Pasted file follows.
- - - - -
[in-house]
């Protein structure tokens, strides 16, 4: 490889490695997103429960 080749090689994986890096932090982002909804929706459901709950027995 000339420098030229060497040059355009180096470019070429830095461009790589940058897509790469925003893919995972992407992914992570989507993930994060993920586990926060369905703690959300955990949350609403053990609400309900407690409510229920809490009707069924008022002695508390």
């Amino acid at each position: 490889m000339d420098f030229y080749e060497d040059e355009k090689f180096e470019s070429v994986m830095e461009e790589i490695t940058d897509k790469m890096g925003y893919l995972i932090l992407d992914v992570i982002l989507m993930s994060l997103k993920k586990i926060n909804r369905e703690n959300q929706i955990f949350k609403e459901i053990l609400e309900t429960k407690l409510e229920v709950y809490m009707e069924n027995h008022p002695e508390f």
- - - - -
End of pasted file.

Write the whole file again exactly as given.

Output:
[in-house]
């Protein structure tokens, strides 16, 4: 490889490695997103429960 080749090689994986890096932090982002909804929706459901709950027995 000339420098030229060497040059355009180096470019070429830095461009790589940058897509790469925003893919995972992407992914992570989507993930994060993920586990926060369905703690959300955990949350609403053990609400309900407690409510229920809490009707069924008022002695508390």
């Amino acid at each position: 490889m000339d420098f030229y080749e060497d040059e355009k090689f180096e470019s070429v994986m830095e461009e790589i490695t940058d897509k790469m890096g925003y893919l995972i932090l992407d992914v992570i982002l989507m993930s994060l997103k993920k586990i926060n909804r369905e703690n959300q929706i955990f949350k609403e459901i053990l609400e309900t429960k407690l409510e229920v709950y809490m009707e069924n027995h008022p002695e508390f």